The Musée d'Orsay recently underwent a two-year renovation, finished in 2011, adding new exhibit spaces and, little by little, abandoning the spirit of the train station (but a lot of that spirit still remains). We hadn't visited the museum since the renovation as the lines to enter, when we walked by, were always very long. This time, however, we purchase tickets in advance over the Internet before leaving home and breeze right in.
Musée d'Orsay interior
One of the Impressionist display rooms
Many views of the Cathedral at Rouen (Monet)
Monet Water Lilies
Picture taken with the Water Lilies (she was here)
Looking out from the top floor of the museum, we see great view of Paris and Montmarte.
View of the Eiffel Tower
View of Montmarte
View of Montmarte through the old train station clock on the 5th floor
After Musée d'Orsay, we head over the the Grand Palais to view the photography of Seydou Keïta. Born in Bamako, Mali around 1921, Seydou Keïta received a gift of a Kodak Brownie from his uncle and found his calling. His studio was popular with travelers from West Africa and his photographs were a key part of the emergence of African photography, focusing on bringing out the personality of the subjects.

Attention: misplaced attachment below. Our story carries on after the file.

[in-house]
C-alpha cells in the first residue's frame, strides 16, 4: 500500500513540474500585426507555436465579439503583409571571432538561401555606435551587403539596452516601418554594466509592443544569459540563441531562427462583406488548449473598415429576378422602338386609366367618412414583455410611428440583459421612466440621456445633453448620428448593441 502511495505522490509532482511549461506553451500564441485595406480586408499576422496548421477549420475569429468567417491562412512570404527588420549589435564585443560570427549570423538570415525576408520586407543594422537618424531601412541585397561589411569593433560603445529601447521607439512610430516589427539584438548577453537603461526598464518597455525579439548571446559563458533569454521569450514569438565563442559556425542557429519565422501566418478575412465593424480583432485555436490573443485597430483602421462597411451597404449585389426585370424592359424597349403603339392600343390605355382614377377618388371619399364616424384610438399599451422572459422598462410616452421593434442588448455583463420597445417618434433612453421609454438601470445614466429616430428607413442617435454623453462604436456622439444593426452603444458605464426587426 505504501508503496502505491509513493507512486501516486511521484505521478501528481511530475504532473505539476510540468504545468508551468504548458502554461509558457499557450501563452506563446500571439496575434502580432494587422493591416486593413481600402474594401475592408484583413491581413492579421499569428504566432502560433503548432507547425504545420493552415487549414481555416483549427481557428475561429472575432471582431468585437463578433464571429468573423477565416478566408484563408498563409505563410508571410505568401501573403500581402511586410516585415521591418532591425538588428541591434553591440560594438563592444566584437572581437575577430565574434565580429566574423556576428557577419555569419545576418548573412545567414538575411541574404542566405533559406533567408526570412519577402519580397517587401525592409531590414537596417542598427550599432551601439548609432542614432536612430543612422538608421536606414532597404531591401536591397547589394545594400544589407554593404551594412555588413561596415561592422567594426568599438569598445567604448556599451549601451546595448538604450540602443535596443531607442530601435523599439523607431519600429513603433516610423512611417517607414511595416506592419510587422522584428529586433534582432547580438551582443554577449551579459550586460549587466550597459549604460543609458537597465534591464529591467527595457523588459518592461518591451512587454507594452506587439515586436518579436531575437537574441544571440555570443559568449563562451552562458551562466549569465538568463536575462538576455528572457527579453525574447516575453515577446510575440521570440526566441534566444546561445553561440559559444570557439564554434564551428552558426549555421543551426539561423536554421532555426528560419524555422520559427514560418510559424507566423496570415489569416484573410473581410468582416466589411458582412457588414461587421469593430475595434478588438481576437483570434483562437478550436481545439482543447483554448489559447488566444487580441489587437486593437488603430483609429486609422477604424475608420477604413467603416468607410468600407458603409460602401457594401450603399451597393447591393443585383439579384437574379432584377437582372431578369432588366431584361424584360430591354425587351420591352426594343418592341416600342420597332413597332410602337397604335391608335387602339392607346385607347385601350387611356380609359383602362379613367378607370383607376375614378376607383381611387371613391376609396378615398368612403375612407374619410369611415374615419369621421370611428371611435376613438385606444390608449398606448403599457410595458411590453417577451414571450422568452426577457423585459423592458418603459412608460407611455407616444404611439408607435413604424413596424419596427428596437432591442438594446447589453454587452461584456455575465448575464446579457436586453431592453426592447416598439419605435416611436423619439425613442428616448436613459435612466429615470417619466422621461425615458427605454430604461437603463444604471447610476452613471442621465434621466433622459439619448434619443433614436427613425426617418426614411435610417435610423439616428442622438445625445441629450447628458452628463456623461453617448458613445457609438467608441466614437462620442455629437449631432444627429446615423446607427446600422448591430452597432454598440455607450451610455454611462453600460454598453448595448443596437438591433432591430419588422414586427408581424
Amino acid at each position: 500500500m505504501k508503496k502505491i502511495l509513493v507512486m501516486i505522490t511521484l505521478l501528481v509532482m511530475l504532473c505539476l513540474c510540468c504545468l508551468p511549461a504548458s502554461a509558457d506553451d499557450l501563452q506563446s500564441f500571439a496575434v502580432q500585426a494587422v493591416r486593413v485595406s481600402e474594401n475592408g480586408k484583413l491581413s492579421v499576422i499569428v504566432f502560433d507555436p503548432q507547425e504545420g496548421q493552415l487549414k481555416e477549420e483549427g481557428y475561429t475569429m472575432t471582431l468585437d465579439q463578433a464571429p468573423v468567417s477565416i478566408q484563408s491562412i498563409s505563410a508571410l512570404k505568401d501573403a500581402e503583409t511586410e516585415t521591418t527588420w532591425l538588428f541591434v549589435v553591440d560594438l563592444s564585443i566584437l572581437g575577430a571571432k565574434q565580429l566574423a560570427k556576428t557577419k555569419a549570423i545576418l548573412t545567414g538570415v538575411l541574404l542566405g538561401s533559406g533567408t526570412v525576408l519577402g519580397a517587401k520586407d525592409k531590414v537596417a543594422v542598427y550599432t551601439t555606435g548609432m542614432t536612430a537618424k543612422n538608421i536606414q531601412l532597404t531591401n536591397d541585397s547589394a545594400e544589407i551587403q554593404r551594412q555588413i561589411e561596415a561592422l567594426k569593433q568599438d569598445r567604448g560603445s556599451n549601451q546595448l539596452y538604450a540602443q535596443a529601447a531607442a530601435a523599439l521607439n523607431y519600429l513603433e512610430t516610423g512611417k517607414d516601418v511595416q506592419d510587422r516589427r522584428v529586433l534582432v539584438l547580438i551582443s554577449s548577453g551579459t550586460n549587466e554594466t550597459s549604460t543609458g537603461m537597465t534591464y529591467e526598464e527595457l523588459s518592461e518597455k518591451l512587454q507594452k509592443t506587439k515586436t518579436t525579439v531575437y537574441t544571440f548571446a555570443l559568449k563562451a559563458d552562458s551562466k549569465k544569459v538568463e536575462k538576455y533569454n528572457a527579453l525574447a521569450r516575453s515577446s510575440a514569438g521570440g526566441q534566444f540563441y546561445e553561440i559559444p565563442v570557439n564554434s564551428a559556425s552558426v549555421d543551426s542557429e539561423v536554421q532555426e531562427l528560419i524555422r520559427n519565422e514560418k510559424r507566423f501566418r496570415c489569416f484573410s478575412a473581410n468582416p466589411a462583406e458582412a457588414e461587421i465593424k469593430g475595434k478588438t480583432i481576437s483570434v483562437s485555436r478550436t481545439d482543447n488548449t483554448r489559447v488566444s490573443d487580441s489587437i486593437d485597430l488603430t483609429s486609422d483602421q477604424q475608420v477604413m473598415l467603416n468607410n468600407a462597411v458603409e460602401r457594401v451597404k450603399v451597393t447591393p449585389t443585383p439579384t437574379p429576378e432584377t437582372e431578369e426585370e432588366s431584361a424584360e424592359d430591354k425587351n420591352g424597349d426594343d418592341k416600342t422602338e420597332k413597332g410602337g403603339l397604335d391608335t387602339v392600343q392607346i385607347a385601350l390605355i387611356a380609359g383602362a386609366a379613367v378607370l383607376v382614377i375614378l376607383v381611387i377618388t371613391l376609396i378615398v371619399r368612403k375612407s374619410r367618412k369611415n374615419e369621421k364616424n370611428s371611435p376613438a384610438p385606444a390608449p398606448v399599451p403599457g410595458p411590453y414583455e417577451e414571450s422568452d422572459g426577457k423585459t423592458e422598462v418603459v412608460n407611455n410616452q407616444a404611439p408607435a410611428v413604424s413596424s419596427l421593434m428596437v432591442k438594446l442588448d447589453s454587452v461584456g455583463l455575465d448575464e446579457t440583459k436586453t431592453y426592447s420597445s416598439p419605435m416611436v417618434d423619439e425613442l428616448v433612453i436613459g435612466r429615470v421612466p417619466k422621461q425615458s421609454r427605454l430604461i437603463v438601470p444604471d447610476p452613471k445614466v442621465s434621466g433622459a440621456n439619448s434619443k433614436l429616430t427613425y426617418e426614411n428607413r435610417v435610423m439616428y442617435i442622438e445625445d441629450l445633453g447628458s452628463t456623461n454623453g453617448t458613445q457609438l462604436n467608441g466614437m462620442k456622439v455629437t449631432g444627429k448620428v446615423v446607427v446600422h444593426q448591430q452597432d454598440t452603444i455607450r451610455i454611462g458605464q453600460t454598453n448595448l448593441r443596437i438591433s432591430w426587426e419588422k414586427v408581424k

Photography of Seydou Keïta
It's also great to see the inside architecture of the Grand Palais. There is a lot of construction and the windows are covered as the main hall is prepared for a large exhibition, but we can see some of the interior peeking through.
Interior of the Grand Palais
After this, we are museum'd out and it's time for a glass of wine!